Inventor and entrepreneur Jennifer Chizua, launched her startup accelerator, Startpreneuers, in Abuja to assist startups with early funding. Her goal has been to expose Nigerian startups to international investors and ecosystems by working with entrepreneurs with disruptive ideas to change the country. Chizua, who created the world’s first automated make-up brush cleaning machine, believes, “entrepreneurial hubs are the future of Nigeria’s economy.”
Ventures Platform, founded by Kola Aina, chief executive of the tech solutions Emerging Platforms Group, is the latest hub to launch in Abuja. A full service innovation hub and co-working space that blends creativity and aesthetics with technology and innovation, the platform is located on the Ventures Park Abuja Campus, and is itself an example of the creativity and innovation it hopes to inspire within its community of techies, entrepreneurs, freelancers, and small business owners.
“Startups need more than just money. They need a framework and a community to support their ideas and to help them build a valuable network,” said Aina.
The campus houses co-working space, work facilities for its 16-week hybrid incubation program, residential facilities for need based cohorts, and a gym. Designed by Nigerian architect Wole Oyebanji of CoBuildit.com, the platform is built primarily out of repurposed containers and filled with eclectic furnishings, and striking works of African art by renown artists like Nigerian, Victor Ehikhamenor.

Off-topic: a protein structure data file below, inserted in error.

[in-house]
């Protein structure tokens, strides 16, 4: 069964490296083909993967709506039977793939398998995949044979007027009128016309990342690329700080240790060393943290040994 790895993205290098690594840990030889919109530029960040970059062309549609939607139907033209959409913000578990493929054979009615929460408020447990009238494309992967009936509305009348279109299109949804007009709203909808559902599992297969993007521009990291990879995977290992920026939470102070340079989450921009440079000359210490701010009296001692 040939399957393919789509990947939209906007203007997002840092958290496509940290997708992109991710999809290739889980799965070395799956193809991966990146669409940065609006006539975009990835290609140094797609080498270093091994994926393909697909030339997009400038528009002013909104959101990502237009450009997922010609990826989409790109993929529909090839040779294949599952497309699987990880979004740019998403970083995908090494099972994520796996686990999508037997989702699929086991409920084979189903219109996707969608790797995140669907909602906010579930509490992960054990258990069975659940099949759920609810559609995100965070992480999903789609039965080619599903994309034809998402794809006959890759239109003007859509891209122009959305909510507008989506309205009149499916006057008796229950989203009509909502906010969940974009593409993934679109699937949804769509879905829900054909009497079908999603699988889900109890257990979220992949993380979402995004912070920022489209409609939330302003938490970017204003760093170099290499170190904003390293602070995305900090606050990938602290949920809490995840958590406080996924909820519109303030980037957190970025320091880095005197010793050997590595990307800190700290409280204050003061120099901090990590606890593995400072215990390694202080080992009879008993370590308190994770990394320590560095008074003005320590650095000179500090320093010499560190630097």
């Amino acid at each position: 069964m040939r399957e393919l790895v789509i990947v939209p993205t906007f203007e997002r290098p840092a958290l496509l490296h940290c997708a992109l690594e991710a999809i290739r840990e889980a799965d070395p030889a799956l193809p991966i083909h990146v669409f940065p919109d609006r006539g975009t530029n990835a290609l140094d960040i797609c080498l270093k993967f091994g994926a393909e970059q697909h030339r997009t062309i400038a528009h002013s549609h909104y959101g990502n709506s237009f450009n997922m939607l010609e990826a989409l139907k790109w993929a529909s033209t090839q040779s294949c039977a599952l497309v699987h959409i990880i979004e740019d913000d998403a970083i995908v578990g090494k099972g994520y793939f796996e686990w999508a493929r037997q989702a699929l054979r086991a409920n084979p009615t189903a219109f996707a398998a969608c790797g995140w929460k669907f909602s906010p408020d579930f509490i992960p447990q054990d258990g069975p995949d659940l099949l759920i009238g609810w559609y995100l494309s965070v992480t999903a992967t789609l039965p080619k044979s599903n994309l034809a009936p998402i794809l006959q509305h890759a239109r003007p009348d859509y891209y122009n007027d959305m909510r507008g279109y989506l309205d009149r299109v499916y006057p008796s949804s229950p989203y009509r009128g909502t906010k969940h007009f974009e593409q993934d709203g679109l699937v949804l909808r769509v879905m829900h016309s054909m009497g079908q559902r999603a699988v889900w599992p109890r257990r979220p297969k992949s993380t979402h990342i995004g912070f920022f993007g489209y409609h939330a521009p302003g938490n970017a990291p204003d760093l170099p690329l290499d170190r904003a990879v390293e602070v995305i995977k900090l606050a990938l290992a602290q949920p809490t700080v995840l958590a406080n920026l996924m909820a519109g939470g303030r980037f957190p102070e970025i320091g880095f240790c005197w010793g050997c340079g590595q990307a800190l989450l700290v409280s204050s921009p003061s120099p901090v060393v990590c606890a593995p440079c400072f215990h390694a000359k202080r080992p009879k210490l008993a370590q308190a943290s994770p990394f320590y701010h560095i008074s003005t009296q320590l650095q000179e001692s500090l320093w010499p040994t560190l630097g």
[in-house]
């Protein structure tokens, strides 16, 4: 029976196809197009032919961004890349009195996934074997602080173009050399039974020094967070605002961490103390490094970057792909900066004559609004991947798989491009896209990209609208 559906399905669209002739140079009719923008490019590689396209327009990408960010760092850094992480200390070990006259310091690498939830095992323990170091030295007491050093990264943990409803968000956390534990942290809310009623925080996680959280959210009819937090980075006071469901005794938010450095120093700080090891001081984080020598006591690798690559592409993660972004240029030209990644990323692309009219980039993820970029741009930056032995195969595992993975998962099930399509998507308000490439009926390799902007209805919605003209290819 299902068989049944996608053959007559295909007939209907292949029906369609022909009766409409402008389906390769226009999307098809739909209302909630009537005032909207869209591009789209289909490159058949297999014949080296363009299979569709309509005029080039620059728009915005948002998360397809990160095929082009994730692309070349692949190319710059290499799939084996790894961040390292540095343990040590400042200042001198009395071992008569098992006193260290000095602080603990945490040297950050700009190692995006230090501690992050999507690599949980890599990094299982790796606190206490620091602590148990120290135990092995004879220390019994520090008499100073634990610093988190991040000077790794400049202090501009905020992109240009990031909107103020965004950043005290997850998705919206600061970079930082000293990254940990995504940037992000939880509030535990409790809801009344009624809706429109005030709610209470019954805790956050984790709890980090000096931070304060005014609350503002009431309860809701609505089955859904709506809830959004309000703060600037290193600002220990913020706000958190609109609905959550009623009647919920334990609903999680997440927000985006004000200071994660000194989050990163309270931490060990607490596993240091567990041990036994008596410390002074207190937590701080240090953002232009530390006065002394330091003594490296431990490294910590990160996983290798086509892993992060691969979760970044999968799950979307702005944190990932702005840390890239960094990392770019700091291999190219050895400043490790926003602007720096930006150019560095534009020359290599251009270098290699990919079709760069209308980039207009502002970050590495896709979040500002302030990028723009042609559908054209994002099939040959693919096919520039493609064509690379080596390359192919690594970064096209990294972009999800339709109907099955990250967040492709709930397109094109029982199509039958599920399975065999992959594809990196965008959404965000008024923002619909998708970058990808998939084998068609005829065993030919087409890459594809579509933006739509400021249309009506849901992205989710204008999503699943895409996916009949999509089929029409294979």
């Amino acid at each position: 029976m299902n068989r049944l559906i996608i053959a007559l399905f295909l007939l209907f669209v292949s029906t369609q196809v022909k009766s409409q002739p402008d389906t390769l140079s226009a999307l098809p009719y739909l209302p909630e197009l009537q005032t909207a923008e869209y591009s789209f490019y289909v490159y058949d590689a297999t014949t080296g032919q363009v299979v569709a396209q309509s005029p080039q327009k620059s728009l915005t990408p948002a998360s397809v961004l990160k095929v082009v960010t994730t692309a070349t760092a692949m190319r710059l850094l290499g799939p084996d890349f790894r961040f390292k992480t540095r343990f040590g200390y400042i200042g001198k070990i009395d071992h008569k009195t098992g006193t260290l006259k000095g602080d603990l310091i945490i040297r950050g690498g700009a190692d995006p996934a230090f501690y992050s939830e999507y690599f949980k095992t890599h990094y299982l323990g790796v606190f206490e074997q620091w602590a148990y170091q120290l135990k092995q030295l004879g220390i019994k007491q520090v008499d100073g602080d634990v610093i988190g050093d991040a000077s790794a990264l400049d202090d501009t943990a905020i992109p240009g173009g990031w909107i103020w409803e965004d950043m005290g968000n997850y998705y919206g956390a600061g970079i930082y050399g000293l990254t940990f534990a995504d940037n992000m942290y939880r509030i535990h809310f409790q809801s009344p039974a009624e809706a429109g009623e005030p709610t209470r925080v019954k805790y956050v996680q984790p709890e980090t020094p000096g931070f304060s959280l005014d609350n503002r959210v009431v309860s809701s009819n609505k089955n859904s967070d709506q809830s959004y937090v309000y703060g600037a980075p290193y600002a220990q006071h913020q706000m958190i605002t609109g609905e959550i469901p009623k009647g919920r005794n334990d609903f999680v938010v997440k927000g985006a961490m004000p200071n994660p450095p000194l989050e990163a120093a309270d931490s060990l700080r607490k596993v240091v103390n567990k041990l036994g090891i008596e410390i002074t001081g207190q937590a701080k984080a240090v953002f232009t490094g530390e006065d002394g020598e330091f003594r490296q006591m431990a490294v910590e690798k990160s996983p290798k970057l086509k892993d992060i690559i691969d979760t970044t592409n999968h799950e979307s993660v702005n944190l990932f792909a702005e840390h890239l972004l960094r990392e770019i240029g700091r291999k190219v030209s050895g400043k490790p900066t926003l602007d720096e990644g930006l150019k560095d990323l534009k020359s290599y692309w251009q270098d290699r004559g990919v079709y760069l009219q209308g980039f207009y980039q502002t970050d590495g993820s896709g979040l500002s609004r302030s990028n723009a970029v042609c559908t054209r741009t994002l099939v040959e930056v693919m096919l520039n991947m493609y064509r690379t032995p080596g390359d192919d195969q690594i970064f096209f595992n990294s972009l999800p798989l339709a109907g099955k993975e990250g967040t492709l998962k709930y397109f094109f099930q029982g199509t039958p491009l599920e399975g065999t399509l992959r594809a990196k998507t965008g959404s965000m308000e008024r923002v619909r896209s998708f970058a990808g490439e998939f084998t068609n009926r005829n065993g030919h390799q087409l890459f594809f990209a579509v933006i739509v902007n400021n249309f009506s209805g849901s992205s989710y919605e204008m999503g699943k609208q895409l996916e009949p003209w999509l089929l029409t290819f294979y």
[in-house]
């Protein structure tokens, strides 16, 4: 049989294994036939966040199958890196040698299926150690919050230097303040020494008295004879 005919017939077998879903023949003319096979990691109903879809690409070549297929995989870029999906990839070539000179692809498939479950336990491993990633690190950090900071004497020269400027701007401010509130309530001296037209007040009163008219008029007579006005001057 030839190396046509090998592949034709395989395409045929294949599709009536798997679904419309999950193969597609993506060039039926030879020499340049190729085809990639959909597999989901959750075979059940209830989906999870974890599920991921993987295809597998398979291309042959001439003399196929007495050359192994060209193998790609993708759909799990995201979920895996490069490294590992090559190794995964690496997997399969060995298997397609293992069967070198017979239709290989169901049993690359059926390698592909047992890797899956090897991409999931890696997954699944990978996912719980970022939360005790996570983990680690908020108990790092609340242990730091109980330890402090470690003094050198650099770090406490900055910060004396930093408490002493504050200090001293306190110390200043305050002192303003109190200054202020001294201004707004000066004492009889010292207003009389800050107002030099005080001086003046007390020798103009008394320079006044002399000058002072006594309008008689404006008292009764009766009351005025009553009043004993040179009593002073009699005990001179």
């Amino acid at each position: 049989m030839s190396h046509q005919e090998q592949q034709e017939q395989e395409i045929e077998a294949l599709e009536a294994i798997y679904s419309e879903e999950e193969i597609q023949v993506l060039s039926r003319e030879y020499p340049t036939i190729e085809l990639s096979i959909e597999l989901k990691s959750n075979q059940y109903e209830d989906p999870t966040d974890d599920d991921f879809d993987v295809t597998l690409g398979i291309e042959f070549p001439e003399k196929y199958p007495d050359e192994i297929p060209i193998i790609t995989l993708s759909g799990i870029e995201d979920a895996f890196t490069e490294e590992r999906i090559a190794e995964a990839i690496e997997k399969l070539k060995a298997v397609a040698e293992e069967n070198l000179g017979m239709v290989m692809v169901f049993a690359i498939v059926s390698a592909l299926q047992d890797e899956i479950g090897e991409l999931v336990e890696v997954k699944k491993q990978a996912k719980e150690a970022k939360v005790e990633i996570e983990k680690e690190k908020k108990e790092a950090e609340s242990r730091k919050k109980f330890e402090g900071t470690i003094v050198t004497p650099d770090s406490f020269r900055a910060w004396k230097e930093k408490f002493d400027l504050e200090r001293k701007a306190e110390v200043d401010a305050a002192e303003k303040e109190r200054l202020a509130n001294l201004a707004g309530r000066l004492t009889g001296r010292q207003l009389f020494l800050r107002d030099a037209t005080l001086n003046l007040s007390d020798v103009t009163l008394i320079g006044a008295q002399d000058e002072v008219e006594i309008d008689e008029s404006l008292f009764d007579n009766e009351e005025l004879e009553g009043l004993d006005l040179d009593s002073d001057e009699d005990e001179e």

The interior space bears witness to the vision of creative director, Ernest Danjuma of The Denda Group, a company that focuses on brand design and growth strategy for startups and SMEs. “I’m a firm believer in combining design and functionality to inspire people to produce good work.” Danjuma holds that the aesthetics of certain spaces can help foster creativity.
If there still was any doubt of the rise of Abuja’s importance in tech circles note that Co-Creation Hub (CC Hub), Nigeria’s leading innovation hub, and a key champion of the rise of Lagos as an African startup center, has also opened up in Abuja. According to this tweet by chief executive Bosun Tijani, it’s CC Hub’s first office outside Lagos.
Technology and innovation will continue to hold the spotlight in Abuja over the next several weeks, as the Nigerian government prepares to unveil the “50 Most Innovative Startups in Nigeria” in an inaugural program called Aso Villa Demo Day (Aso Villa is the president’s official home in Abuja).
It kicks off this week with 100 start-ups from across the country who will have the chance to pitch their ideas and businesses to private and public stakeholders. The second part will hold on July 28, 2016 when president Buhari will host 50 of these startups to an audience of decision-makers, investors and influencers at Aso Villa.
It seems that Abuja is determined to build an ecosystem that focuses on injecting new and vibrant players into the tech space in Nigeria. Lagos may be inundated with startups and growing tech solutions companies, but Abuja is definitely one to watch.